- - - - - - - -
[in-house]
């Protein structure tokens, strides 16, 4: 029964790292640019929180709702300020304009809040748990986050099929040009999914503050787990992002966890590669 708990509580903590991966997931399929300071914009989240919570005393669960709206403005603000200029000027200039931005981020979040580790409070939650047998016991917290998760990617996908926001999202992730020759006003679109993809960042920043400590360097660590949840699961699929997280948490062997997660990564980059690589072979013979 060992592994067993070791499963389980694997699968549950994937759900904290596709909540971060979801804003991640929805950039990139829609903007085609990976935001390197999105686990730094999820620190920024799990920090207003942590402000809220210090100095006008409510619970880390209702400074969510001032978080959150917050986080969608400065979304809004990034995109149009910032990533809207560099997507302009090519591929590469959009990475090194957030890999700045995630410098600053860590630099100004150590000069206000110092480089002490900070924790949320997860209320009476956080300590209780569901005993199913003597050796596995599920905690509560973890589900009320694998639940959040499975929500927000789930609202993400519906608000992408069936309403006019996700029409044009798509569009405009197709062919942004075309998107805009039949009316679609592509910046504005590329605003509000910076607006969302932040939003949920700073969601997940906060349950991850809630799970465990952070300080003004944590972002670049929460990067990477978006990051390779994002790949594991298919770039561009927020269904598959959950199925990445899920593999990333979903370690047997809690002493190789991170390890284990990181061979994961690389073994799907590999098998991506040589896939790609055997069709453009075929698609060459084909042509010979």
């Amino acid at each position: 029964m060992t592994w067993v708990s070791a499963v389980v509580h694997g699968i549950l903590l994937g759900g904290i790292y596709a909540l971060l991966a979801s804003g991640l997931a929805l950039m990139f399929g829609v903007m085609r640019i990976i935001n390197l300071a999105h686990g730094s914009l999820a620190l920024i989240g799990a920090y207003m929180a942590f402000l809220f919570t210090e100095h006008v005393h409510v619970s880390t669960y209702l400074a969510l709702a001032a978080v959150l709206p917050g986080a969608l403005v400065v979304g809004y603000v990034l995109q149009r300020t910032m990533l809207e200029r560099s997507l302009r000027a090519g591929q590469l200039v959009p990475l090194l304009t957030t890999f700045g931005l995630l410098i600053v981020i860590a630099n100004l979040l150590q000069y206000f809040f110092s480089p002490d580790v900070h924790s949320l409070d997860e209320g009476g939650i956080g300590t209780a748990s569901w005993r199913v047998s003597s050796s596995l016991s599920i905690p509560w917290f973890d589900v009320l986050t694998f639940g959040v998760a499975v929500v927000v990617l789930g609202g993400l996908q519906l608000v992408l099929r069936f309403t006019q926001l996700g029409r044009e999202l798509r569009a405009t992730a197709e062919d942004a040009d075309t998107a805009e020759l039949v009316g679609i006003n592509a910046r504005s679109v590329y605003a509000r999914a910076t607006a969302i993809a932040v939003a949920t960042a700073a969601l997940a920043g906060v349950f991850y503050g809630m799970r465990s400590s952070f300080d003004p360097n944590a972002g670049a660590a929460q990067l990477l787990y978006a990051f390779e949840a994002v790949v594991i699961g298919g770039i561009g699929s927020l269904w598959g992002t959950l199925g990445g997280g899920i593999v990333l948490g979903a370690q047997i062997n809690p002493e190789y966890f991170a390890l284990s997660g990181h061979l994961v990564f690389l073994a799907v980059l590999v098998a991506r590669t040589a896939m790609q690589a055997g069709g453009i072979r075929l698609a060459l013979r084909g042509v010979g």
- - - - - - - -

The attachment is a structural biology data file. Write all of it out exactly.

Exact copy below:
[in-house]
């Protein structure tokens, strides 16, 4: 029964790292640019929180709702300020304009809040748990986050099929040009999914503050787990992002966890590669 708990509580903590991966997931399929300071914009989240919570005393669960709206403005603000200029000027200039931005981020979040580790409070939650047998016991917290998760990617996908926001999202992730020759006003679109993809960042920043400590360097660590949840699961699929997280948490062997997660990564980059690589072979013979 060992592994067993070791499963389980694997699968549950994937759900904290596709909540971060979801804003991640929805950039990139829609903007085609990976935001390197999105686990730094999820620190920024799990920090207003942590402000809220210090100095006008409510619970880390209702400074969510001032978080959150917050986080969608400065979304809004990034995109149009910032990533809207560099997507302009090519591929590469959009990475090194957030890999700045995630410098600053860590630099100004150590000069206000110092480089002490900070924790949320997860209320009476956080300590209780569901005993199913003597050796596995599920905690509560973890589900009320694998639940959040499975929500927000789930609202993400519906608000992408069936309403006019996700029409044009798509569009405009197709062919942004075309998107805009039949009316679609592509910046504005590329605003509000910076607006969302932040939003949920700073969601997940906060349950991850809630799970465990952070300080003004944590972002670049929460990067990477978006990051390779994002790949594991298919770039561009927020269904598959959950199925990445899920593999990333979903370690047997809690002493190789991170390890284990990181061979994961690389073994799907590999098998991506040589896939790609055997069709453009075929698609060459084909042509010979």
């Amino acid at each position: 029964m060992t592994w067993v708990s070791a499963v389980v509580h694997g699968i549950l903590l994937g759900g904290i790292y596709a909540l971060l991966a979801s804003g991640l997931a929805l950039m990139f399929g829609v903007m085609r640019i990976i935001n390197l300071a999105h686990g730094s914009l999820a620190l920024i989240g799990a920090y207003m929180a942590f402000l809220f919570t210090e100095h006008v005393h409510v619970s880390t669960y209702l400074a969510l709702a001032a978080v959150l709206p917050g986080a969608l403005v400065v979304g809004y603000v990034l995109q149009r300020t910032m990533l809207e200029r560099s997507l302009r000027a090519g591929q590469l200039v959009p990475l090194l304009t957030t890999f700045g931005l995630l410098i600053v981020i860590a630099n100004l979040l150590q000069y206000f809040f110092s480089p002490d580790v900070h924790s949320l409070d997860e209320g009476g939650i956080g300590t209780a748990s569901w005993r199913v047998s003597s050796s596995l016991s599920i905690p509560w917290f973890d589900v009320l986050t694998f639940g959040v998760a499975v929500v927000v990617l789930g609202g993400l996908q519906l608000v992408l099929r069936f309403t006019q926001l996700g029409r044009e999202l798509r569009a405009t992730a197709e062919d942004a040009d075309t998107a805009e020759l039949v009316g679609i006003n592509a910046r504005s679109v590329y605003a509000r999914a910076t607006a969302i993809a932040v939003a949920t960042a700073a969601l997940a920043g906060v349950f991850y503050g809630m799970r465990s400590s952070f300080d003004p360097n944590a972002g670049a660590a929460q990067l990477l787990y978006a990051f390779e949840a994002v790949v594991i699961g298919g770039i561009g699929s927020l269904w598959g992002t959950l199925g990445g997280g899920i593999v990333l948490g979903a370690q047997i062997n809690p002493e190789y966890f991170a390890l284990s997660g990181h061979l994961v990564f690389l073994a799907v980059l590999v098998a991506r590669t040589a896939m790609q690589a055997g069709g453009i072979r075929l698609a060459l013979r084909g042509v010979g």